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Today’s Christmas defines our times

Alan Braunholtz

Dec 21, the winter solstice, the shortest day of the year, has long been a big party day. After this date, the weak and sickly sun starts to heal and grow stronger. It’s a great excuse to let go, and what better way to distract oneself from a cold dark winter without central heating?

Ancient Britons, Norsemen and Germans brought branches of evergreen trees into their homes as a reminder that soon enough the land would turn green and grow with life again. This theme of resurrection and renewal fit well when Christianity came along.

Some ancients also believed that their dead ancestors lived in the leaves of trees and these ancestors all migrated to the pines and firs in winter- a reverence for nature as reservoir of all life that wouldn’t blend well with the new “forest health” policy. Bringing sprigs indoors symbolically kept their ancestors warm.

They favored holly and mistletoe. Holly maybe because it is such a lustrous green and mistletoe because it is a “magic” plant existing without roots, a symbol of eternal life. Enemies hugged under mistletoe when swearing to a truce and it did second duty as a fertility symbol. Be careful whom you kiss and hug under this potent parasitic plant.

You may eat a log-shaped chocolate cake. This dessert is all that remains of the traditional yule log. Yule comes from the Saxon word “hweol,” meaning wheel, a reference to the never-ending cycle of the sun. The huge log was communally dragged into the hall and set on fire for the 12 days of Christmas. These blazing flames not only kept all concerned warm, but also helped the sun regain its strength, according to this myth.

Pagan north Germans worshiped a one-eyed god known as Woden and had a nasty habit of sacrificing nine kinds of every living thing and hanging them from a large fir tree. “Oh tannenbaum, oh tannenbaum” doesn’t sound quite so merry now. Thankfully Christianity forced a more civilized approach to Christmas and we only decorate with lights and ornaments now.

A more modern explanation is that in 1500 Martin Luther became so struck by the beauty of a fir tree twinkling in the snow and moonlight that he rushed home and set one up with lit candles to show his children. He explained that the candles represented al the stars in heaven that honored Christ’s birth, according to this story. Martin Luther was big on God being present in the natural world for everyone and not only in the temples and control of the powerful Catholic Church. Carols originally seemed to be concerned with community dancing and fit in with feasts. These original carols had no religious overtones whatsoever, their words reflecting the joy of merrymaking and life. Monks later wrote a bunch of carols with religious significance as they co-opted ancient tradition into their fold. A nice flat open place to dance for these early carolers happened to be the graveyard, and there are tales of priests battling carolers and their pagan dancing.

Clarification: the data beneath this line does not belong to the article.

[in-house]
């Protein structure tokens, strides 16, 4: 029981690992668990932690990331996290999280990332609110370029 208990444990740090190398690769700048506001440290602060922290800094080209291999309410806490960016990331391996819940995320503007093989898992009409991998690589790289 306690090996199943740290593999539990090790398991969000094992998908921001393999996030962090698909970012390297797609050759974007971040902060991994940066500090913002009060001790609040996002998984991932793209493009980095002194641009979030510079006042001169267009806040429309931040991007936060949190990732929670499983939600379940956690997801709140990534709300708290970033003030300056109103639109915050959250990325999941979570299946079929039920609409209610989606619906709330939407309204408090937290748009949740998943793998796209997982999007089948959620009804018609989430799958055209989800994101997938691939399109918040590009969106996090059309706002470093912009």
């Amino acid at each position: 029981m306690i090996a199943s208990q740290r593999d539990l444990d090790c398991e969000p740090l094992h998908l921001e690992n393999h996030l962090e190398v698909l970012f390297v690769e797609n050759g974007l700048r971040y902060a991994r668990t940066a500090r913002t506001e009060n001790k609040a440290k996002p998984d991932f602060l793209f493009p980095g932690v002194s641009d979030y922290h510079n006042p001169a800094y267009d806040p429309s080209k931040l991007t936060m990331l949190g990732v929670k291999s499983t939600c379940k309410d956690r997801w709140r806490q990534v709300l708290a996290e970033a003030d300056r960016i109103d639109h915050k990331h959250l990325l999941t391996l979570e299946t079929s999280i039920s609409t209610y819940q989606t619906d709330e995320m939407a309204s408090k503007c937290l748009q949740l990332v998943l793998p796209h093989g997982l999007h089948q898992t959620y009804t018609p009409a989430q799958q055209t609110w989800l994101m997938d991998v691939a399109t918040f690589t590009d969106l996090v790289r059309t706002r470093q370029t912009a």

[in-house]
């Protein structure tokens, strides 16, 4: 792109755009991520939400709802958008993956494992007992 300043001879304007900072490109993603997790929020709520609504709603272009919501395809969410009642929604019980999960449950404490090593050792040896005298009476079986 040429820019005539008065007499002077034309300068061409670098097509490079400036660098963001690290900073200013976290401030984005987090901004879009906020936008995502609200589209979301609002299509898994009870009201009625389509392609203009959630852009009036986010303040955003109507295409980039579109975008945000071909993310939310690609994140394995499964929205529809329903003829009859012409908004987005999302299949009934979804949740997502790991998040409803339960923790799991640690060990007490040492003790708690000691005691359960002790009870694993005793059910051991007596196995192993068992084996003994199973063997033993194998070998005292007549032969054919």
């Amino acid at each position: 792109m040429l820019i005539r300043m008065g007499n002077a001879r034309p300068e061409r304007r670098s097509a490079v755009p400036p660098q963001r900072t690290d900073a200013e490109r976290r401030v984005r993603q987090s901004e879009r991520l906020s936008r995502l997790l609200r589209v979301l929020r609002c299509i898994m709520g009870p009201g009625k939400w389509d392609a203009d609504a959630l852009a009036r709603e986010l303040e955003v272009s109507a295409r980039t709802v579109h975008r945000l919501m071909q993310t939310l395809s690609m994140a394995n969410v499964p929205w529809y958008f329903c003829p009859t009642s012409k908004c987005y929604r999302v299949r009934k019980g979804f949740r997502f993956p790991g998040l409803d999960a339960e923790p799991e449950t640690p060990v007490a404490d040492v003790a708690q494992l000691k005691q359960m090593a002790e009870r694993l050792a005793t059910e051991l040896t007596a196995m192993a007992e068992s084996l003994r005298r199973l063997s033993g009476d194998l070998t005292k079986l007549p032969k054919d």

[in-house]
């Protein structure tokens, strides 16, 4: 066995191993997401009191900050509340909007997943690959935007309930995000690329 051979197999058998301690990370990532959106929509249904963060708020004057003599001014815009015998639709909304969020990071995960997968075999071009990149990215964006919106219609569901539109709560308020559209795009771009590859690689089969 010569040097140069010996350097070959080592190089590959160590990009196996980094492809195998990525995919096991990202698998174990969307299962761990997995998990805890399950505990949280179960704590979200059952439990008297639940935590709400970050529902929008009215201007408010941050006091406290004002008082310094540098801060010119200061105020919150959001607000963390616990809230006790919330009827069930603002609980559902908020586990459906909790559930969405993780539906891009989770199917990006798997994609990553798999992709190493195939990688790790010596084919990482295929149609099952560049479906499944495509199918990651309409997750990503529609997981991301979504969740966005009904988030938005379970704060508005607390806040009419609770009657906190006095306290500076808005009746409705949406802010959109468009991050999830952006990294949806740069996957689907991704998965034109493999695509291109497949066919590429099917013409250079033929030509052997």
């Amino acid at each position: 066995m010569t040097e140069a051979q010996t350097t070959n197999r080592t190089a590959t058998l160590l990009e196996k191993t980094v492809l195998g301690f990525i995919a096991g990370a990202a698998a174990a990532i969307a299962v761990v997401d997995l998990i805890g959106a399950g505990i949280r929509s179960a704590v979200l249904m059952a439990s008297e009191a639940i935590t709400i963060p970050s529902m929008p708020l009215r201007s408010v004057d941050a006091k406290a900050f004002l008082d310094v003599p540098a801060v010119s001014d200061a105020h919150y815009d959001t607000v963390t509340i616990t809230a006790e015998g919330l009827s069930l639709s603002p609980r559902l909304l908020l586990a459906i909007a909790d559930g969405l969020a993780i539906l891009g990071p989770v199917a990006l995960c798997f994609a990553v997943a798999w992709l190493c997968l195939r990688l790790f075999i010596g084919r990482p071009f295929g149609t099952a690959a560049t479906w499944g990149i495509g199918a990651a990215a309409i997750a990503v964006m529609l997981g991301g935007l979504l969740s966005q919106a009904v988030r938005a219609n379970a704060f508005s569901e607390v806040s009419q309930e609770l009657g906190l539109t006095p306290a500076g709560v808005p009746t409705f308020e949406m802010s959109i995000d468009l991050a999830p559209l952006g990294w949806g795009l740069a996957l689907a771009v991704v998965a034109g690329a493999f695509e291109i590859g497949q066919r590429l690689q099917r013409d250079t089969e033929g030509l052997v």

Christianity sensibly adopted many of these traditions and used them to help celebrate the birth of Christ. All this stopped in Puritanical England when Cromwell abolished Christmas, supposedly because of its pagan roots, but he probably because he just couldn’t dance. You could be arrested for heresy for celebrating Christmas! Christmas in England never fully recovered until Queen Victoria’s reign. Her husband, Prince Albert, came from Germany and he popularized the Christmas tree, lights, greeting cards. Most of what we now think of as a traditional Christmas is straight out of Charles Dickens and the Victorian era.

Gift giving came from the Dutch, who gave presents on St Nicholas Day, Dec. 6. St Nicholas is a shadowy figure in Asia Minor who gave his possessions to the poor. One story has him giving three bags of gold to three young ladies and saving them from a life of prostitution. These three bags evolved symbolically into three gold balls, which are now the sign of a pawnbroker!

In the late 1700s this gift-giving tradition transferred to the Anglican holiday of Dec. 25.

Every culture had a secular folk figure similar to Santa Claus. The Russians had a girl known as Befana who rode around on a broomstick. Somehow at the same time as St Nicholas’ gifts moving to Christmas, Santa Claus became tied up with the Christ Child or Christ Kindlein, aka Kris Kringle.

The Puritanical heritage of New England kept Christmas celebrations here pretty erratic into the 1800s. Until 1870, in Boston schools stayed open on Christmas day and students were expelled for being absent. Employers often started work at 5 a.m. to prevent employees from going to church. This attitude changed with the influx of European and Irish immigrants.

The USA created the modern Santa Claus. In 1822 the poet Clemente Moore published a poem, one version of which, “The night before Christmas,” defined our idea of Santa. In 1860, the cartoonist Thomas Nash created the visual image of Santa, though at this time he remained an elf. Santa only became full-sized after a 1931 Coca-Cola advertising campaign depicted him as such. Rudolph arrived later in a song.

Some, like the Puritans, think that the old pagan traditions undermine Christmas. To me a festival is important for why we celebrate it now. The message of love, forgiveness, charity and tolerance that the birth of Christ represents is a great message.

I worry a little that excessive commercialization and materialism associated with Christmas may overwhelm Christ’s messages, but then celebrations adapt to the times they live in.

One thing you can be sure of, though, midwinter will always be celebrated with friends getting together for a party and a feast. We’ve done it forever and it is too and dark outside not to.

Alan Braunholtz, ski instructor and raft guide, writes a weekly column for the Daily.


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